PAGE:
Antonin Artaud was born in the metropolitan port town of Marseilles on September 4th, 1896. His parents were Levantine Greeks. His mother, Euphrasie Nalpas, hailed from Smyrna, now İzmir, in Turkey. In his younger years, Antonin spent summers there with his maternal grandmother. Antonin’s father — Antoine-Roi Artaud — worked as a ship-fitter in the family business, which often took him away from home — up and down the Mediterranean and up into the Black Sea. Within his familial constellation, adults spoke French (including Provençal,) Greek, Turkish, and Italian. During his youth Antonin was, in Alain Paire’s words, “bathed in multiple languages” — a fact that Paire links to Artaud’s later glossolaliac writing.
Those biographers who detail Artaud’s early life cast his childhood as a string of health crises and tragedies. The death of his maternal grandmother deeply affected the young Antonin. Bettina Knapp characterizes his summers with her in Turkey as filled with “a closeness and a calmness, a sense of belonging and an inner joy,” which contrasted with the “tense atmosphere” at home “created by an over-solicitous mother and an anxious father.”
One winter I found myself living in a strange land, in the middle of my own country, somewhere I had never been. No peaks or valleys, miles of flat covered with snow. For a brief time, I earned an income answering calls from all states, tending to a vexed populace, untangling corporate glitches through a headset device.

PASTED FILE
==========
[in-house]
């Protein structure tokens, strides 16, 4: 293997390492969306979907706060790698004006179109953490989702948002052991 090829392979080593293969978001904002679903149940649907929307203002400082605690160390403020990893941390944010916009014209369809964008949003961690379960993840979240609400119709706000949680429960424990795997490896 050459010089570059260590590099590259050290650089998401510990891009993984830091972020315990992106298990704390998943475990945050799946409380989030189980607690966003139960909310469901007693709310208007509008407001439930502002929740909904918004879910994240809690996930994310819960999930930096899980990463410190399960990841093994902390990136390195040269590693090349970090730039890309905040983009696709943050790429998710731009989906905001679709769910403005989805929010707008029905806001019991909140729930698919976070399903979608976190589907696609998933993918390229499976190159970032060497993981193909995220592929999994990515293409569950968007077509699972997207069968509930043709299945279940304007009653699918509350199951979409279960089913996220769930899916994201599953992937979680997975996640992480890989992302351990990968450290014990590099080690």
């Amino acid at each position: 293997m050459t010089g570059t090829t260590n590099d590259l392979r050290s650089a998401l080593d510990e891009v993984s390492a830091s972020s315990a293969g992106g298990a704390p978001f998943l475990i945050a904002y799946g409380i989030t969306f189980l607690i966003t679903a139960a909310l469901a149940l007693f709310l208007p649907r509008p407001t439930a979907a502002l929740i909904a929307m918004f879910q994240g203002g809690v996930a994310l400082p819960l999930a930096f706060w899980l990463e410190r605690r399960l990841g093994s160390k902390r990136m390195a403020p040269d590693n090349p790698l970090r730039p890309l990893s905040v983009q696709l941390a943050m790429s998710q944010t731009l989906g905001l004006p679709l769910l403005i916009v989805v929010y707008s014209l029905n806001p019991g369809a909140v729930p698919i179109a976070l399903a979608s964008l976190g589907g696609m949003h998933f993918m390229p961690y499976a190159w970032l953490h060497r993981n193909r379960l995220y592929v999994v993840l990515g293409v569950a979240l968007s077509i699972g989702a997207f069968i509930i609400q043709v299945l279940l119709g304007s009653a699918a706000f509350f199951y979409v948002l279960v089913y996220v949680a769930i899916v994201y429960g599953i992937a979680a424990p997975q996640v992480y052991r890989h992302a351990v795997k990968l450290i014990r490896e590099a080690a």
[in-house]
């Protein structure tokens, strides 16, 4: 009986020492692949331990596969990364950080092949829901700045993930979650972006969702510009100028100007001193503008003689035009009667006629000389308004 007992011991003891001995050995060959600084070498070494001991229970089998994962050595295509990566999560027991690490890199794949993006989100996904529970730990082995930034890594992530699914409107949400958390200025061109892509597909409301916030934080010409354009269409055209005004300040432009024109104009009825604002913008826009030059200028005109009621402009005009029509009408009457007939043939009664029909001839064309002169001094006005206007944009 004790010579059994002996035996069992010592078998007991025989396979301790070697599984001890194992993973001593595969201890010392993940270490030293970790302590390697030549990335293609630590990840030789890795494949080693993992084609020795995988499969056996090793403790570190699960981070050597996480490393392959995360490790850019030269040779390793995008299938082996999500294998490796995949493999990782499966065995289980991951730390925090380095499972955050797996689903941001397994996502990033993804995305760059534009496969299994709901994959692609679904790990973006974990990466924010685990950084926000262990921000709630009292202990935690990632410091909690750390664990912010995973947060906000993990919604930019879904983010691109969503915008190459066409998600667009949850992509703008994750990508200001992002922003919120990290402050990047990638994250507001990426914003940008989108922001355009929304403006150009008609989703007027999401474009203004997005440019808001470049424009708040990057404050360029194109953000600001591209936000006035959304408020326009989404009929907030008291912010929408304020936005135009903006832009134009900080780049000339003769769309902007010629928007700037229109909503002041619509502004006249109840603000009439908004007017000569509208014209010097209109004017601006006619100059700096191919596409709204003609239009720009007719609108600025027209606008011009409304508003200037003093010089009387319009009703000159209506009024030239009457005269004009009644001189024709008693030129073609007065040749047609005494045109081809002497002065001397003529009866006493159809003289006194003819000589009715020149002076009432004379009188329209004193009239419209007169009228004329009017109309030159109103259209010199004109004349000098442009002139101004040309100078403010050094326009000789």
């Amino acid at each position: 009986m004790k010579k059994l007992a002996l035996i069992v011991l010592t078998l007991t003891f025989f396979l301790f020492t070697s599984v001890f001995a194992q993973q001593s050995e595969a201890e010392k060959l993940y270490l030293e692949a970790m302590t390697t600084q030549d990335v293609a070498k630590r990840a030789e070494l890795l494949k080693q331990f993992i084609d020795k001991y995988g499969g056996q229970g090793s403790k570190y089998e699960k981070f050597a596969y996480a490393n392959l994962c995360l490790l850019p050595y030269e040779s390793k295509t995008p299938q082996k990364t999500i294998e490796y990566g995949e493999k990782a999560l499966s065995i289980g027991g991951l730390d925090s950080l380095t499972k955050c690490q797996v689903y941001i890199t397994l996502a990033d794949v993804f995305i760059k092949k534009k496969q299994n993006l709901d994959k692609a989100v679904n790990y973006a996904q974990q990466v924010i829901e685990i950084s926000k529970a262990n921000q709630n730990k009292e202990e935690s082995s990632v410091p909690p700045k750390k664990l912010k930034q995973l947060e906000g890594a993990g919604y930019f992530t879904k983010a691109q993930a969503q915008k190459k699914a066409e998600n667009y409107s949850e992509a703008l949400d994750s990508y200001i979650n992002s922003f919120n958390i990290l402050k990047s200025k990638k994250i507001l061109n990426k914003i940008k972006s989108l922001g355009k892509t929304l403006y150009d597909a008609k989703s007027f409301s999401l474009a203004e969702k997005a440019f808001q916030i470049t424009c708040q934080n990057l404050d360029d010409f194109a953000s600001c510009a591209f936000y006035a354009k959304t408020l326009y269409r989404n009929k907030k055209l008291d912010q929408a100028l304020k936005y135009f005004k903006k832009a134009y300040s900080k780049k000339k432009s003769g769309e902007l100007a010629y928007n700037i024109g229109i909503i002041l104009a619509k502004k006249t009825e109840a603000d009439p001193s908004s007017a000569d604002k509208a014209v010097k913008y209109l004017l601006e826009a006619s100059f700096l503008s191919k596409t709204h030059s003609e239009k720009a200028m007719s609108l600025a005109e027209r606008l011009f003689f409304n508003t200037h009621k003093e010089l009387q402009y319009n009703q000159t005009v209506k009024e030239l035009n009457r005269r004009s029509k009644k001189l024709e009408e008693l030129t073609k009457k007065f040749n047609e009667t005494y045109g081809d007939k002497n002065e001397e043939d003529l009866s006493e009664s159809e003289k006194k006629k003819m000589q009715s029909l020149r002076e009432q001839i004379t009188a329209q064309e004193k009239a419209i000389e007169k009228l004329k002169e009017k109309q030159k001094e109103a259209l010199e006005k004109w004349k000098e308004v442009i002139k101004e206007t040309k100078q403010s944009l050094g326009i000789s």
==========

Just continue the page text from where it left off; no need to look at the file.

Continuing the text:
Inside that monolith of cubicles, patterns of speech shared a certain uniformity, an elongated o, a quickened pace. Where I was from, at least 185 languages are reported spoken, each with an attendant inflection, pitch, timbre. Homesick in my own nation, it wasn't English I missed but the multiplicity of language, even within a single one.
I suggested in my previous post that poetic irritation, or maybe irritability (who, after all, is being irritated here?) has something to do with a tediously citational female word-labor, antithetical to poetry in the case of Nella Larsen’s constantly irritated fictional character Helga Crane, and the very “raw material of poetry in all its rawness” in the case of Marianne Moore. “[W]e discern Miss Moore being a librarian, an editor, a teacher of typewriting: locating fragments already printed; picking and choosing; making, letter by letter, neat pages” (Kenner 98).